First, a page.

CLEVELAND — Monkeypox cases are popping up in Northeast Ohio, with 18 cases confirmed in Cleveland, and two cases in Lorain County, according to the Cleveland Department of Public Health and Lorain County Public Health.
According to health experts, the monkeypox virus spreads most commonly through close, skin-to-skin contact.
“It is not a sexually transmitted disease, it is however a disease that is transmitted by close contact, which would include sex, but would also include hugging and other things,” said Dr. Amy Edwards, pediatric infectious disease specialist with University Hospitals (UH).
While Dr. Edwards said that labs have found monkeypox on fabric weeks after exposure, it’s still unclear if people can actually catch the virus from surfaces.
“When you look at all of the cases historically and the cases that we currently have, it’s extremely improbable,” said Mark Adams, health commissioner with Lorain County Public Health, regarding catching the virus from a surface.
According to Dr. David Margolius, director of public health for the City of Cleveland, the monkeypox virus is a cousin of the smallpox virus, and the federal government already has a stockpile of smallpox vaccines.
Dr. Margolius said the federal government has sent out vaccines to the states with the highest numbers of monkeypox cases, with Ohio receiving about 5,000 vaccines last week, with 1,200 of those going to the Cuyahoga County Board of Health.
According to the CDC, Ohio has 45 cases of monkeypox.
“The Cuyahoga County Board of Health is working with clinical partners in Cleveland to get vaccines to the right people,” Dr. Margolius said. “Most of the cases of monkeypox across the country have been in gay men, so we are focusing on partnerships with clinical partners that serve the LGBT community. So that’s MetroHealth, UH, Cleveland Clinic, but also looking at partnering with the LGBT Center and Central Outreach.”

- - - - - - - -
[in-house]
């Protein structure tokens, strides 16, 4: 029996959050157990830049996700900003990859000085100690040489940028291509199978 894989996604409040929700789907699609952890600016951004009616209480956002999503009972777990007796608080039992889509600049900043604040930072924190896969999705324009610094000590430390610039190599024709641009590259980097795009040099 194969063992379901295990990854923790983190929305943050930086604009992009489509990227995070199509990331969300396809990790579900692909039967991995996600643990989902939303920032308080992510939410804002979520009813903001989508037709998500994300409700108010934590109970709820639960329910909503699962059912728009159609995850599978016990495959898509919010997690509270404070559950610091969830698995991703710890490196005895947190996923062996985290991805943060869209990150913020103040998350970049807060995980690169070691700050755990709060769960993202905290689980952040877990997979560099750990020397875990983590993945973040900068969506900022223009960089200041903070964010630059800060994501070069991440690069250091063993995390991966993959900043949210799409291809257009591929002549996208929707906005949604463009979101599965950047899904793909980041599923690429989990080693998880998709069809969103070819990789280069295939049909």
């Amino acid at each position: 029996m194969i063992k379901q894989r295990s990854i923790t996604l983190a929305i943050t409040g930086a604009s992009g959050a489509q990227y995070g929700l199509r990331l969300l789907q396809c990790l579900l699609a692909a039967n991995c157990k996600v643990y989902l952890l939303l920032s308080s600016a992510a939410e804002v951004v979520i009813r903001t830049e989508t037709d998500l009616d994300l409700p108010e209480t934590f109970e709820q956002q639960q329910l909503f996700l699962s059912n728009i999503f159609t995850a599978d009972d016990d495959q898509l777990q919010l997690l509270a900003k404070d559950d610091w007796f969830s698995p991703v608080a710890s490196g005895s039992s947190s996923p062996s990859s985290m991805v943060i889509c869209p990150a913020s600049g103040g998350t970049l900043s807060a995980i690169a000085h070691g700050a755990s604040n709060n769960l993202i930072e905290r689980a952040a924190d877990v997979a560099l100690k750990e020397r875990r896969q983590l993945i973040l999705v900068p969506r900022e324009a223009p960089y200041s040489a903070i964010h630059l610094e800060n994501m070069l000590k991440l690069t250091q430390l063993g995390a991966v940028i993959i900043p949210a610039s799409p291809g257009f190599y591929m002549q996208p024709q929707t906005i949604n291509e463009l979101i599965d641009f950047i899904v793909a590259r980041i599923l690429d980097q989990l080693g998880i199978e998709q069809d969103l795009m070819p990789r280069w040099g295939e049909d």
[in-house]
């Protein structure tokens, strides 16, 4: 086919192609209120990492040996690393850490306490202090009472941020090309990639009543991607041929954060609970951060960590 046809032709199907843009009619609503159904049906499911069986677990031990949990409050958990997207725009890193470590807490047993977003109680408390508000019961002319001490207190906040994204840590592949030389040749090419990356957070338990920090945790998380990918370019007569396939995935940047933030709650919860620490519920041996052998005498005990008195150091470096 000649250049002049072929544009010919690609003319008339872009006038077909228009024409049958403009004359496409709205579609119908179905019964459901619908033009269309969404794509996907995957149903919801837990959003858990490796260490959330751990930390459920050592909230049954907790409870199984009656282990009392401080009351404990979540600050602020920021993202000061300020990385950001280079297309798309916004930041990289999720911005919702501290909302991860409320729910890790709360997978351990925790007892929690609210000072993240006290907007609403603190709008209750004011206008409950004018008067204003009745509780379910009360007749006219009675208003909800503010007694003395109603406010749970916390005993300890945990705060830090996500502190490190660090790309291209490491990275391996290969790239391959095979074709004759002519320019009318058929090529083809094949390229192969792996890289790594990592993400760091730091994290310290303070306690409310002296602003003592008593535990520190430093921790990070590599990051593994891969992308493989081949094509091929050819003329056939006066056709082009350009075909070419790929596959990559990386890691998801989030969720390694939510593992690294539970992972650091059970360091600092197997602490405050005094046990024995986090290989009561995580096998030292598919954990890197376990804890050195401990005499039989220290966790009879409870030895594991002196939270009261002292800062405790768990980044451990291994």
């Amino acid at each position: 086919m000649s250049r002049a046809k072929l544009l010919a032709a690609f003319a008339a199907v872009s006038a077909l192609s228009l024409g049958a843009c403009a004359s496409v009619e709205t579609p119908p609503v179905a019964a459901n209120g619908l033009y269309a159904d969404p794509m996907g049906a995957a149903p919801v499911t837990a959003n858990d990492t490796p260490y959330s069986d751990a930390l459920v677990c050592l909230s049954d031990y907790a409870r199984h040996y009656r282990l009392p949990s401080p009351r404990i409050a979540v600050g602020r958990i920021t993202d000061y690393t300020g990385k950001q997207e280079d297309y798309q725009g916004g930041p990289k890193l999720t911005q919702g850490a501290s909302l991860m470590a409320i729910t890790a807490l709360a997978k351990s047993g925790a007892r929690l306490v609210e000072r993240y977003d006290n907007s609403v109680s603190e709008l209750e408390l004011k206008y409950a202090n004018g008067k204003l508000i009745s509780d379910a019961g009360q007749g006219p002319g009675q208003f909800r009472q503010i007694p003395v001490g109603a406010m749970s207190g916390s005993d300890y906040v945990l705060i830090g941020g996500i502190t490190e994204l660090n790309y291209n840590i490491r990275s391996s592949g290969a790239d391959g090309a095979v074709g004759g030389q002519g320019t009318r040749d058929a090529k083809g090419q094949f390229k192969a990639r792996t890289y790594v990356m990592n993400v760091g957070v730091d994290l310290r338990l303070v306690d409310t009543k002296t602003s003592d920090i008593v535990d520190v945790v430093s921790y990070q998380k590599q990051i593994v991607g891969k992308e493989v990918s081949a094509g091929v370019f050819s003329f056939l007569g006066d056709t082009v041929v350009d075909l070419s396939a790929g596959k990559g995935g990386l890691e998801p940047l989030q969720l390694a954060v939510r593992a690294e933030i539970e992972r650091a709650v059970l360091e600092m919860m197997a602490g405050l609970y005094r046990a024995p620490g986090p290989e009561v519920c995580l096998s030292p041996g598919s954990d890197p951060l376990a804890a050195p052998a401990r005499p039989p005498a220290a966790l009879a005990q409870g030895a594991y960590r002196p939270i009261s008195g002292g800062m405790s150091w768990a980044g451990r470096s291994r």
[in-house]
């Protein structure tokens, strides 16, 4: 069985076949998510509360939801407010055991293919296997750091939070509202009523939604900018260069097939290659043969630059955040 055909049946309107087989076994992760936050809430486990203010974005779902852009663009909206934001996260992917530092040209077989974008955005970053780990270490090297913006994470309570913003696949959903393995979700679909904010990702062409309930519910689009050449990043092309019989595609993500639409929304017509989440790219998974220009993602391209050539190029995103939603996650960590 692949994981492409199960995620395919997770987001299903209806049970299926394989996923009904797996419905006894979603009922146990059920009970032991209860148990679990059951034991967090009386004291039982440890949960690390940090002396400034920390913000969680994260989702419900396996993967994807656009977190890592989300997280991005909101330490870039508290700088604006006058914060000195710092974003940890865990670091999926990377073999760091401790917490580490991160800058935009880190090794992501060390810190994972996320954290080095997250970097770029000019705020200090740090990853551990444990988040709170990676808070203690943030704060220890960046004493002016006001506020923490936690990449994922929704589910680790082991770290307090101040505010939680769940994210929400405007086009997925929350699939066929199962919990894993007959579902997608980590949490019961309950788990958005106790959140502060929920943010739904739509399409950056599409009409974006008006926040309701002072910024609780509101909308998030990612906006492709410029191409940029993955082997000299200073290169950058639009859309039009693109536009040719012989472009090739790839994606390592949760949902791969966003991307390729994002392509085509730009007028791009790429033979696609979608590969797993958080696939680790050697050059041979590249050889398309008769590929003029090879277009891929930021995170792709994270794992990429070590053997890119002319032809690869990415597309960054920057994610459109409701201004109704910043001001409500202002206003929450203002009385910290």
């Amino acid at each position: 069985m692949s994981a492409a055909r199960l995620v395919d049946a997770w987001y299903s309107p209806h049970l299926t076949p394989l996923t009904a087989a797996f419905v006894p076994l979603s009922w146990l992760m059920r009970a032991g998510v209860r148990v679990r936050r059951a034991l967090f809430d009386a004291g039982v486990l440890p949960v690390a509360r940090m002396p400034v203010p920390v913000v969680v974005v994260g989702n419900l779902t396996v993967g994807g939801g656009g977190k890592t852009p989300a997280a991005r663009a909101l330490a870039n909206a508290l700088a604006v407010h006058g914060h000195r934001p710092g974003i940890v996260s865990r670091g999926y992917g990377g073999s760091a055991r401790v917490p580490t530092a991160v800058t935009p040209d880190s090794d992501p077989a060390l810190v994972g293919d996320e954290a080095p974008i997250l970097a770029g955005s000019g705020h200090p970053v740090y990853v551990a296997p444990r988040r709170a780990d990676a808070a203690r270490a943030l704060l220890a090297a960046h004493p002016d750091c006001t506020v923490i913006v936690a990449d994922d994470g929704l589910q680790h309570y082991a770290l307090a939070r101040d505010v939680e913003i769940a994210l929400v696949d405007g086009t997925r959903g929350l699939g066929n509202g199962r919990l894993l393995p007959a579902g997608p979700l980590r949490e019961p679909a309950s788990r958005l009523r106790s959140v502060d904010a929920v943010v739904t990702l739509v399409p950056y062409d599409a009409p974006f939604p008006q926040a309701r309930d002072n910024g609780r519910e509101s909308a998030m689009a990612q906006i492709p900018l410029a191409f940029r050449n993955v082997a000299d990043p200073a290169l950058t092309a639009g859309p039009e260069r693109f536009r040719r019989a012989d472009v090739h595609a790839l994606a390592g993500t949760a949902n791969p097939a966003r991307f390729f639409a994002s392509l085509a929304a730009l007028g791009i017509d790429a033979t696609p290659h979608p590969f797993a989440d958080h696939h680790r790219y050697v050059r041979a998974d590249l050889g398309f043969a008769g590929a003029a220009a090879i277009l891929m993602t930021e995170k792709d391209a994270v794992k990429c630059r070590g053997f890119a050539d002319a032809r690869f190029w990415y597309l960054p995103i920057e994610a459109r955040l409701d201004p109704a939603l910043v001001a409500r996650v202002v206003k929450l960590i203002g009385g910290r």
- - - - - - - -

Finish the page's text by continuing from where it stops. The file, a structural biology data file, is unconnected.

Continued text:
Monkeypox is a virus, not an STD, and while right now many cases have been seen in men who have sex with men, all three experts said it is not exclusive to that group of people. They also said the virus is currently prevalent in the LGBT community not because of any lifestyle choices, but out of “bad luck.”
“This is not any disease that should create any stigma, this is something that still, anybody can get,” said Adams.
Dr. Margolius said that it will likely still take weeks before vaccines are given in Cleveland, as the county’s board of health reaches out to partners, and those partners set up their operating systems. Dr. Margolius also said that more vaccines are likely on the way.
Adams said that currently, Lorain County has not received vaccines. Adams also said that when the time comes, the vaccine will likely only be for those who have been identified by the health department as close contacts to those who have the virus.
All three experts said people should not panic about monkeypox turning into another COVID pandemic situation.
“I will say the virus is much less contagious than COVID, so it does take what looks like a lot of close contact to be able to spread to other folks,” Dr. Margolius said.
“We certainly need to be vigilant, but we do not need to be fearful. This is not COVID 2.0,” said Dr. Edwards.